Under the terms of the San Cristóbal Management Services Agreement with Sumitomo we provide management services at the San Cristóbal mine including, for example, management of technical and operating activities, administrative support, information technology and local community relations. Certain services, such as lobbying, governmental relations and tax planning, are not included in the services that we provide under the San Cristóbal Management Services Agreement. We are paid an annual fee of $11.4 million, which includes approximately $5.4 million that constitutes reimbursement for direct administrative expenses that we incur on behalf of the San Cristóbal mine. We received an annual incentive fee of $1.125 million for 2009, and we are eligible to receive up to $1.5 million for each year thereafter, based on achievement of certain negotiated performance targets and payable within 75 days of the first day of the year following the year in which the performance targets were achieved. After June 30, 2010, the San Cristóbal Management Services Agreement may be terminated at the terminating party's discretion by us with 12 months' prior notice or by Sumitomo with six months' prior notice (or by Sumitomo with three months notice if Sumitomo has sold, directly or indirectly, more than 20% of the subsidiary that owns the mine). If the agreement is terminated by Sumitomo, we will be entitled to a $1.0 million termination fee. We will not be required to pay a termination fee if we opt to terminate the agreement.

        The San Cristóbal mine is located in Bolivia approximately 500 kilometers south of the city of La Paz. The San Cristóbal mine consists of an open pit mine and concentrator with a designed capacity of 40,000 tonnes per day. During the year ended December 31, 2009, the mine produced approximately 499,400 tonnes of zinc concentrates and 107,700 tonnes of lead concentrates containing approximately 16.1 million ounces of silver, 246,300 tonnes of zinc and 69,600 tonnes of lead.

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Executive Officers of Golden Minerals

        We have five executive officers: our President and Chief Executive Officer and four Senior Vice Presidents (including our Chief Financial Officer). Set forth below is information regarding our executive officers.

Name and Residence
  Age   Position

Jeffrey G. Clevenger
Colorado, USA

    60   Chairman, President and Chief Executive Officer

Robert B. Blakestad
Colorado, USA

   
63
 

Senior Vice President, Exploration and Chief Geologist

Jerry W. Danni
Colorado, USA

   
57
 

Senior Vice President, Corporate Affairs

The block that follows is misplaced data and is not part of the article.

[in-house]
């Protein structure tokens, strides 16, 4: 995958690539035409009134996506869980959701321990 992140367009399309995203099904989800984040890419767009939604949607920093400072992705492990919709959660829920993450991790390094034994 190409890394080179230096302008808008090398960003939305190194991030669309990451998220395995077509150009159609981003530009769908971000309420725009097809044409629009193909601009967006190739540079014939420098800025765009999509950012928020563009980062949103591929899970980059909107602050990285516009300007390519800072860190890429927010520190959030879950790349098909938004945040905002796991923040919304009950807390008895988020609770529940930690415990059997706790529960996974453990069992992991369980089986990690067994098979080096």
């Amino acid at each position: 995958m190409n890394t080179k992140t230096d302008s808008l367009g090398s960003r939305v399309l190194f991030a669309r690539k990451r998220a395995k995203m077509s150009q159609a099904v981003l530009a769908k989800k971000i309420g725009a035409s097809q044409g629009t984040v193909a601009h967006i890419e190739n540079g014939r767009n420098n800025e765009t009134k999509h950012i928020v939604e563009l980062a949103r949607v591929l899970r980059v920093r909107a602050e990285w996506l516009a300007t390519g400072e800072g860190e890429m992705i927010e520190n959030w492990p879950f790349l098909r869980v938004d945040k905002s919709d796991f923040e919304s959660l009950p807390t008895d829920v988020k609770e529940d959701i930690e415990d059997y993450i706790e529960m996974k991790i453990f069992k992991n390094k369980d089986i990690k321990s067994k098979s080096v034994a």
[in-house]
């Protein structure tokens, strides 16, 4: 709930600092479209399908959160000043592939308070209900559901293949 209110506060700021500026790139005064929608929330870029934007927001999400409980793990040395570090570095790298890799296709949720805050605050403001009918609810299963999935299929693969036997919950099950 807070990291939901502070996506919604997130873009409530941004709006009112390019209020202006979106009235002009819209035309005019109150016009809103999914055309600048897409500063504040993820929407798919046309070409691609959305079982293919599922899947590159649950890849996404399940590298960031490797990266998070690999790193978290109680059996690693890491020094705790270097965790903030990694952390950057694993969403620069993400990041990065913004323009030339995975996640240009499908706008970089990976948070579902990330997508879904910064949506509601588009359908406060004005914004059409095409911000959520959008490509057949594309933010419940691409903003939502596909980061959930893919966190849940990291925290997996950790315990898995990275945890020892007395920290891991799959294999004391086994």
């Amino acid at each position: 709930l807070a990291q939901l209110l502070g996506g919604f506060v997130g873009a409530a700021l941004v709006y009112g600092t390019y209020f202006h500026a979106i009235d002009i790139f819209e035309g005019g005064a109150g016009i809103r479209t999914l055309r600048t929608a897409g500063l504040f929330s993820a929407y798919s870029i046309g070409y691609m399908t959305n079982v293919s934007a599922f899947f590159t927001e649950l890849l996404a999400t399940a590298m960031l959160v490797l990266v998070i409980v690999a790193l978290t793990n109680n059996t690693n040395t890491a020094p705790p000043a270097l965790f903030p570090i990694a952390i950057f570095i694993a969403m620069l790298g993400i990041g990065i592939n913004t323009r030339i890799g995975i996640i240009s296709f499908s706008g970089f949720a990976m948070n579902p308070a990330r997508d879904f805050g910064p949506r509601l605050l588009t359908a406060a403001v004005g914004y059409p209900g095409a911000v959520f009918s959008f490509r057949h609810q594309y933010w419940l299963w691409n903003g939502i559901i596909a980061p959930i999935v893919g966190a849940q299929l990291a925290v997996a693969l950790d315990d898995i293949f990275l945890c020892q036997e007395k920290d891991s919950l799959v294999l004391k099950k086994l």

Deborah J. Friedman(1)
Colorado, USA

   
57
 

Senior Vice President, General Counsel and Corporate Secretary

Robert P. Vogels
Colorado, USA

   
52
 

Senior Vice President and Chief Financial Officer


(1)
Ms. Friedman is a partner at Davis Graham & Stubbs LLP and devotes approximately half her time to service as Senior Vice President, General Counsel and Corporate Secretary.

        Jeffrey G. Clevenger.    Mr. Clevenger has served as our Chairman of the Board and as our President and Chief Executive Officer since March 2009. He served as a director and President and Chief Executive Officer of Apex Silver from October 2004 through March 2009. Mr. Clevenger worked as an independent consultant from 1999 when Cyprus Amax Minerals Company, his previous employer, was sold until he joined us in 2004. Mr. Clevenger served as Senior Vice President and Executive Vice President of Cyprus Amax Minerals Company from 1993 to 1998 and 1998 to 1999, respectively, and as President of Cyprus Climax Metals Company and its predecessor, Cyprus Copper Company, a large integrated producer of copper and molybdenum with operations in North and South America, from 1993 to 1999. He was Senior Vice President of Cyprus Copper Company from August 1992 to January 1993. From 1973 to 1992, Mr. Clevenger held various technical, management and executive positions at Phelps Dodge Corporation, including President and General Manager of Phelps Dodge Morenci, Inc. He is a Member of the American Institute of Mining, Metallurgical and Petroleum Engineers and the Metallurgical Society of America. Mr. Clevenger holds a B.S. in Mining Engineering with Honors from the New Mexico Institute of Mining and Technology and is a graduate of the Advanced International Senior Management Program of Harvard University.

        Robert B. Blakestad.    Mr. Blakestad was appointed Senior Vice President, Exploration and Chief Geologist of our company on March 24, 2009. In November 2004, he was appointed as Vice President, Exploration of Apex Silver Mines Limited. Prior to joining Apex Silver Mines Limited, Mr. Blakestad served as Chief Executive Officer of International Taurus Resources from May 1998 until November 2004. He was Vice President—Exploration for Amax Gold from 1996 to 1998 and Exploration Manager for Cyprus Amax Minerals Company from 1990 until 1996. He held various positions at Homestake Mining Company from 1979 until 1990, beginning as a Senior Geologist and rising to the position of Manager, U.S. Reconnaissance. Mr. Blakestad holds a B.S. in Mining Engineering from the New Mexico Institute of Mining and Technology and an M.S. in Geology from the University of Colorado. He is a member of the American Institute of Mining, Metallurgical and Petroleum Engineers and of the Society of Economic Geologists. He holds professional certifications from the State of Washington and the Province of Nova Scotia.